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Eddie Izzard Understands Content Strategy

Eddie Izzard Photo courtesty of
Eddie Izzard
Photo courtesty of

My husband and I had a rare date night last weekend to celebrate our 15th wedding anniversary, and we celebrated by going to Philadelphia to see British comedian Eddie Izzard. I love Eddie Izzard’s style of standup comedy, because he mixes up intellectuality with the absurd, and it works brilliantly. If you don’t believe me, go to YouTube, do a search on him, and watch any of his routines. (Two are at the bottom of this post–read on.)

During the show, he talked about how he’s been learning several languages so he can deliver his routines in several countries. He’s already fluent in English and French, and he recently added German to his list, with Spanish, Russian and Arabic planned for the near future. That’s fairly ambitious for anyone to learn so many languages! However, as he started to use other languages, he’d run into some issue.

He’s retold the story for interviews as well, so here’s how it was described in the Boston Globe, which is better than I could muster:

Performing stand-up in another language isn’t as simple as translating the words. Particular phrases that have certain weight or provoke specific images in English can fall flat in another language. Izzard found this was true in his shows in Berlin. There is a routine in his current show about aging, how when people are young, their bodies are trim and fit, but as adults, “our bodies are like two weasels covered in gravy nailed to the back of a tractor.”

When a joke depends on wordplay like that, it tends to fall flat in translation. When Izzard does a literal German translation of it, his speech is full of spiky consonants. “It took me ages to learn to say that phrase,” he says, “and then I found once I was saying it well, the Germans would just stare at me and go, ‘What?’ There was too much wordplay. So I had to change it to, ‘Our bodies are like two washing machines filled with frogs that have been sat on by elephants.’ ”

Because he had to translate it and make sure it worked, “Force Majeure” is the first of Izzard’s shows to be completely scripted. His brother, linguist Mike Izzard, helped him make the transition into other languages.

He will have no such concerns doing his usual improvising in English. “Certain bits in English I’ve actually sorted out, ‘Well, that actually flows well,’ ” he says. ‘Whereas some bits are designed to be extemporized each night, to be improvised each night.”

What does this have to do with content strategy? It’s a huge part of it–TRANSLATION AND LOCALIZATION. Izzard found that merely translating his material wasn’t enough. It would lose its meaning and impact if translated word-for-word into German. Even during the show I was at, I heard him correcting himself a few times by catching himself using British terminology and switching it to American terminology for better understanding. As the Boston Globe article said, in order to make sure that the show he’s presenting now is fairly standardized, he had to come up with a strategy–in this case, a full script rather than only a mental outline of topics to cover in order to make the content consistent, thus making it easier to translate. By writing a script, he’s single-sourcing his content so his audiences can have a singular experience. But in translation, he realized that localization is a big part of it, whether it’s changing from British phraseology to American phraseology, or changing the story a little so it fits better in the language, as he had to do for German in the example above.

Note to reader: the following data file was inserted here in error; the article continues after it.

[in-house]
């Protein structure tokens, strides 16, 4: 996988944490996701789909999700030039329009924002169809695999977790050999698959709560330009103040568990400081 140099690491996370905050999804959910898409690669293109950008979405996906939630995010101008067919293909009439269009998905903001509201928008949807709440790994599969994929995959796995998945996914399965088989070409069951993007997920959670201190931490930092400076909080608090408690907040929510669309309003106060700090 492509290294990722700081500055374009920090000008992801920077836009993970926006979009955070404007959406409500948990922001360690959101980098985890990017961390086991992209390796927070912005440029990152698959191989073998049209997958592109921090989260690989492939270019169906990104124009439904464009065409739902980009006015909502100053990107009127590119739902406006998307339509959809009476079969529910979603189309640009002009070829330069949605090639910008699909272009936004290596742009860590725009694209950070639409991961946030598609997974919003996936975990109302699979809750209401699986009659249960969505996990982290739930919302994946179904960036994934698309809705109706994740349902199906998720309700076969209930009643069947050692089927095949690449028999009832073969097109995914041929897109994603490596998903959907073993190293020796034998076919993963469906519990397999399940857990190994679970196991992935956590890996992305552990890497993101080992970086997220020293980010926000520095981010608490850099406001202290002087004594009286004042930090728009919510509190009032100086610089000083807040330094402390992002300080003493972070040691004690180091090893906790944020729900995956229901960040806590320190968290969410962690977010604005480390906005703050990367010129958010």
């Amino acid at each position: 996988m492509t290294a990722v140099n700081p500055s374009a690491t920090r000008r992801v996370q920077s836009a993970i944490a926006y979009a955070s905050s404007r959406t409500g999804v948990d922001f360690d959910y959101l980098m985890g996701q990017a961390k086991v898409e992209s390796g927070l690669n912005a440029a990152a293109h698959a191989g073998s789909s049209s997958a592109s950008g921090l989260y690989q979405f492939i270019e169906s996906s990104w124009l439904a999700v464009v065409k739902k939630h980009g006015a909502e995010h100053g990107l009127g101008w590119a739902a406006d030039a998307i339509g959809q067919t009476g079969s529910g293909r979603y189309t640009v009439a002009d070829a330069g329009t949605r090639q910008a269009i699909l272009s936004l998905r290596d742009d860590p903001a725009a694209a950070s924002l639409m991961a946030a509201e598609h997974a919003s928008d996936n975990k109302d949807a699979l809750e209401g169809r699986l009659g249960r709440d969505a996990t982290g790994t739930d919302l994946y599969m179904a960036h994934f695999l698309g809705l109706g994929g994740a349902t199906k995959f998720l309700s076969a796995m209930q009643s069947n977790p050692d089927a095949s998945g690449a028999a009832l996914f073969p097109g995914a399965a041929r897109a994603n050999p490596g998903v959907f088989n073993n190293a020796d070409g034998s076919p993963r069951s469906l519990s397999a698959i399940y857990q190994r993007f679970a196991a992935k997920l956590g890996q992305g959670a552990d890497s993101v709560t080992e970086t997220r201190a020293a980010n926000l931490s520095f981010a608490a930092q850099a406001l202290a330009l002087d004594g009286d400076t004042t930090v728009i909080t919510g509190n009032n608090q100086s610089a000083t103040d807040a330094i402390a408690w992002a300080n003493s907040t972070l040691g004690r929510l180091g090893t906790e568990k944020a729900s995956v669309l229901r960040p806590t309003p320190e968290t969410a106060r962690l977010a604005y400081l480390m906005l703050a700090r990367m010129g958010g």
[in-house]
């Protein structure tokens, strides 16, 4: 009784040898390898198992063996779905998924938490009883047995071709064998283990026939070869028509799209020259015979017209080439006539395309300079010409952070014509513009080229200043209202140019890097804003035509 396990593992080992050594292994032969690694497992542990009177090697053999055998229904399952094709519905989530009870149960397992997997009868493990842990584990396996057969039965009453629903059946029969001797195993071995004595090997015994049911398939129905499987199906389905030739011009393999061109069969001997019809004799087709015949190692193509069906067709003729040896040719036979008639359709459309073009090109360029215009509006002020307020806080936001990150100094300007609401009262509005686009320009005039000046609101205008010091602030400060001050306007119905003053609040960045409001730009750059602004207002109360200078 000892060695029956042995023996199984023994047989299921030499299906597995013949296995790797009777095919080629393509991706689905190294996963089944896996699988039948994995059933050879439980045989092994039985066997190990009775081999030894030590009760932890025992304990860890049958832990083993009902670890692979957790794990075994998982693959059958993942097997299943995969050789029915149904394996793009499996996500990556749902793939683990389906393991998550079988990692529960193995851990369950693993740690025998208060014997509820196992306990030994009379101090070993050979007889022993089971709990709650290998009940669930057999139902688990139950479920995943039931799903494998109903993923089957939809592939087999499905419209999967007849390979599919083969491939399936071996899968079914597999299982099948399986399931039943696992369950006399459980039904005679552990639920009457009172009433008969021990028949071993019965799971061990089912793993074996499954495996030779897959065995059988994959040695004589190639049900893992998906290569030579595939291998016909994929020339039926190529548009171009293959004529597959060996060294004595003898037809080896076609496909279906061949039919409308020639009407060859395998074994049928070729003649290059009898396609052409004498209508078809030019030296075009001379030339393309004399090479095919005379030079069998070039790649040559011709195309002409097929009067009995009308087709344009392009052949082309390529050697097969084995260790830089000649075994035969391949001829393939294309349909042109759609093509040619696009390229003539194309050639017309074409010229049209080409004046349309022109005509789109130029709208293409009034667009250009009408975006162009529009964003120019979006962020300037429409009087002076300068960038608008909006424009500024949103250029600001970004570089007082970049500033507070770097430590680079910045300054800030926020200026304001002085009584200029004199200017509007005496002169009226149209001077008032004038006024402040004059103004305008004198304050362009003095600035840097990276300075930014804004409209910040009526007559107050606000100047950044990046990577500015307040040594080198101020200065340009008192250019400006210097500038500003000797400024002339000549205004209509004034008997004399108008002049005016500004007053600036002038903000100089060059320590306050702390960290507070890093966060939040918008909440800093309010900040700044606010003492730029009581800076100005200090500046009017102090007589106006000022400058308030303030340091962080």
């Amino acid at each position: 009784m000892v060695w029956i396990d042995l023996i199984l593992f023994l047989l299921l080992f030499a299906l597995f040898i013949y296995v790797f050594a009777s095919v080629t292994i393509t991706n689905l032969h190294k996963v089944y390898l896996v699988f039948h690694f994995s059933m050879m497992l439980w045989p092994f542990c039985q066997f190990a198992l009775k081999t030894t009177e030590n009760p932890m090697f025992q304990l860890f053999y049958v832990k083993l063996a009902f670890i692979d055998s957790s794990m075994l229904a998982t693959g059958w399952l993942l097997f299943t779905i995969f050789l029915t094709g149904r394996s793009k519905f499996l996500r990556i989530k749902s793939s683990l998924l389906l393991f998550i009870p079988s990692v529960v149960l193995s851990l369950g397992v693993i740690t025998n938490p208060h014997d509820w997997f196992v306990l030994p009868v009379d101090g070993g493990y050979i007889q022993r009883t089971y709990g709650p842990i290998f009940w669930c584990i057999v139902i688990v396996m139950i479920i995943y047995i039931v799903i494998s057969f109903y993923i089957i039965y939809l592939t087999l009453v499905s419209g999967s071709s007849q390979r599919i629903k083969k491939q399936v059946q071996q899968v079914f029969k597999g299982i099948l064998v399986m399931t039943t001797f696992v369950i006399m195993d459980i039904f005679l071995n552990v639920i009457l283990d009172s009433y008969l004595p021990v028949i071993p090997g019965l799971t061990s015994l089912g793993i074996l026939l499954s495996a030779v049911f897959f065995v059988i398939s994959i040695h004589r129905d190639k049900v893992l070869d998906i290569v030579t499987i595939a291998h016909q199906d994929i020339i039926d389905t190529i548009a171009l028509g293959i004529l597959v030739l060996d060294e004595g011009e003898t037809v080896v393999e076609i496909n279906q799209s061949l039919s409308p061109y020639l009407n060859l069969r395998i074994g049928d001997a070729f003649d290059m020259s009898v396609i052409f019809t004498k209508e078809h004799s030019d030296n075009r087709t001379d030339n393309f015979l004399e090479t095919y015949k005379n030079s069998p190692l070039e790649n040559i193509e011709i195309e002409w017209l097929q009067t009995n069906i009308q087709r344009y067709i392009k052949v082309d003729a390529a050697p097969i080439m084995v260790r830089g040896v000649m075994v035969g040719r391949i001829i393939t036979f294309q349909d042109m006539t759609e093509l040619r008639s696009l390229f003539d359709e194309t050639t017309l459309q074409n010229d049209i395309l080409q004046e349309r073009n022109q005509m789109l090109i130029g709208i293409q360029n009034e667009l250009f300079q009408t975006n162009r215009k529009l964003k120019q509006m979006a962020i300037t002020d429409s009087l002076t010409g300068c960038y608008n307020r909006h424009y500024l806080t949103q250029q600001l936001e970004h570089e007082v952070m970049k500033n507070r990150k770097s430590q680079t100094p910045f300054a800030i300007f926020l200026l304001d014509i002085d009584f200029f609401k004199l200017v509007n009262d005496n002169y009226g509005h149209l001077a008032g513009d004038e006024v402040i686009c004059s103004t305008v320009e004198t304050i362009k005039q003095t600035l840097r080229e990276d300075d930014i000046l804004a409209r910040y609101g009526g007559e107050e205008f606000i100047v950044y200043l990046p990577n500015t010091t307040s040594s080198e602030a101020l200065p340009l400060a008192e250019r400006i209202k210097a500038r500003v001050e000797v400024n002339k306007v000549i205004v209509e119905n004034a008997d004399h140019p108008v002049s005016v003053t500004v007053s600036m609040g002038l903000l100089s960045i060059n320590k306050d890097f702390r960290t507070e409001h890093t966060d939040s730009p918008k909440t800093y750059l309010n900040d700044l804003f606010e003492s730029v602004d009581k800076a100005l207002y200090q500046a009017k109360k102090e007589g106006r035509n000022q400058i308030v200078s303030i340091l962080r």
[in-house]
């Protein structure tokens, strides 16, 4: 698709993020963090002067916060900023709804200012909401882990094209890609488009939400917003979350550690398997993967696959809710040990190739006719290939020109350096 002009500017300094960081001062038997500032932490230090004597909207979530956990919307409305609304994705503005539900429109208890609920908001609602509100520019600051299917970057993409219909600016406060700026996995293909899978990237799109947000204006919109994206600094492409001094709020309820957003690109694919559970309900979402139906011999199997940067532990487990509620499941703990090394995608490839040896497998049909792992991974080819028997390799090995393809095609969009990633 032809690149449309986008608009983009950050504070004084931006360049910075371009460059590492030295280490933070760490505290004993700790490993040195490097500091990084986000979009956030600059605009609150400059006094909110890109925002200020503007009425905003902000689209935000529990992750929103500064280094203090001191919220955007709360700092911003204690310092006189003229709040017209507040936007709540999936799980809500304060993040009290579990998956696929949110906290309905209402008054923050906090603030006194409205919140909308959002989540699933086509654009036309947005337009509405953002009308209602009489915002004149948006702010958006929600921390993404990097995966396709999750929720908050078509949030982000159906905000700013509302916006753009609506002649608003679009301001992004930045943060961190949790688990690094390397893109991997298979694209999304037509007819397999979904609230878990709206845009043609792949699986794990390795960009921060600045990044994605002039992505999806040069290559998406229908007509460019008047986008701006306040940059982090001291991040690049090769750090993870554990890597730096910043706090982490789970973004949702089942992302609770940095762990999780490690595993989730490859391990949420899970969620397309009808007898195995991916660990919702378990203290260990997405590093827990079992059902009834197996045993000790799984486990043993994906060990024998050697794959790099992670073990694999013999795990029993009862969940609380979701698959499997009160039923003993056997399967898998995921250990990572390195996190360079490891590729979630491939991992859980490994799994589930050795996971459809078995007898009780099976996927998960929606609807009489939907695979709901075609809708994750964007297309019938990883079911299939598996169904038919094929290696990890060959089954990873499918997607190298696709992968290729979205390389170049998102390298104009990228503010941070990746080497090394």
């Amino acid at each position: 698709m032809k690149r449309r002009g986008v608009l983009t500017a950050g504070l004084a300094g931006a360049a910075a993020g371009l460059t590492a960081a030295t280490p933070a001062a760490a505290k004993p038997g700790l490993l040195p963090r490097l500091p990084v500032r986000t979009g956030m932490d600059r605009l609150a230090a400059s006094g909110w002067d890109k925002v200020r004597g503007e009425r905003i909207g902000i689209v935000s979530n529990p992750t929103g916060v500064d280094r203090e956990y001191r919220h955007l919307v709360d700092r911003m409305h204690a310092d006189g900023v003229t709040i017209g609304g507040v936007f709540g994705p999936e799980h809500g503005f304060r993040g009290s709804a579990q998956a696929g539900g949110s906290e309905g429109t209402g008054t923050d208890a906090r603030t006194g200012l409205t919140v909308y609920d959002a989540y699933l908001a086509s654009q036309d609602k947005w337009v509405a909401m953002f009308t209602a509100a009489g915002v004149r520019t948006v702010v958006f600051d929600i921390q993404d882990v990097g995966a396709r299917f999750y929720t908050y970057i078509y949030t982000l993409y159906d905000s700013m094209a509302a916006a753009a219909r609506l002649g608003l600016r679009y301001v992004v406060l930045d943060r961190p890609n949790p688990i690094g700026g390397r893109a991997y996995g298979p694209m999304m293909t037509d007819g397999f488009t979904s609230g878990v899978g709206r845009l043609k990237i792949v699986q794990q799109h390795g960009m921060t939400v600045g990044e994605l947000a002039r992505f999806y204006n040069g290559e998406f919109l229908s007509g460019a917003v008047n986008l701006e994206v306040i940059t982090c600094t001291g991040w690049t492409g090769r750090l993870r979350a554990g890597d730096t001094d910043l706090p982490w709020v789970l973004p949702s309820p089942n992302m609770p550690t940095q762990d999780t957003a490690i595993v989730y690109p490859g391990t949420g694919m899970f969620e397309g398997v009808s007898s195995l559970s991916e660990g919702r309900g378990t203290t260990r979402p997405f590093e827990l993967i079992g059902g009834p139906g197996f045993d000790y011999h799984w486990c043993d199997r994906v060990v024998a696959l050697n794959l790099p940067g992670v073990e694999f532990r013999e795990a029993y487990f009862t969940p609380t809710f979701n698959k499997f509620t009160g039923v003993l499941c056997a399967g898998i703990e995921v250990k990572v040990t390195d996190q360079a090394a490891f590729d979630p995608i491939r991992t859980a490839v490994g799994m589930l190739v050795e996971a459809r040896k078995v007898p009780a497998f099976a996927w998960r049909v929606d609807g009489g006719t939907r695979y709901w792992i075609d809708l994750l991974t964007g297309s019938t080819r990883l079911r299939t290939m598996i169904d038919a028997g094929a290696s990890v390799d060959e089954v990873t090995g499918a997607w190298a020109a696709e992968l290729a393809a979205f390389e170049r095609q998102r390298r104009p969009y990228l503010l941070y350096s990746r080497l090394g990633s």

The view from our seats at the Forrest Theater in Philadelphia, PA, 3 May 2014.
The view from our seats at the Forrest Theater in Philadelphia, PA, 3 May 2014.

As we develop our own content strategy, translation and localization need to be a big consideration, even if you don’t think it will be a concern. It can have a big impact on your message, as Eddie Izzard discovered.

And if you don’t know understand this yet, I think we’ll have to get Mr. Stevens to straighten things out. PANG! See these Izzard videos to understand the power of Mr. Stevens.–see part one and part two. (Note: NSFW language used, but pretty funny. He did a different variation of the Mr. Stevens song for us to the tune of “America the Beautiful,” which I liked better than the version presented here in part two. Localization for the city where the US declared its independence. 😉 )


Danielle M. Villegas is a technical communicator who currently employed at Cox Automotive, Inc., and freelances as her own technical communications consultancy, Dair Communications. She has worked at the International Refugee Committee, MetLife, Novo Nordisk, BASF North America, Merck, and Deloitte, with a background in content strategy, web content management, social media, project management, e-learning, and client services. Danielle is best known in the technical communications world for her blog,, which has continued to flourish since it was launched during her graduate studies at NJIT in 2012. She has presented webinars and seminars for Adobe, the Society for Technical Communication (STC), the IEEE ProComm, TCUK (ISTC) and at Drexel University’s eLearning Conference. She has written articles for the STC Intercom, STC Notebook, the Content Rules blog, and The Content Wrangler as well. She is very active in the STC, as a former chapter president for the STC-Philadelphia Metro Chapter, and is currently serving on three STC Board committees. You can learn more about Danielle on LinkedIn at, on Twitter @techcommgeekmom, or through her blog. All content is the owner's opinions, and does not reflect those of her employers past or present.

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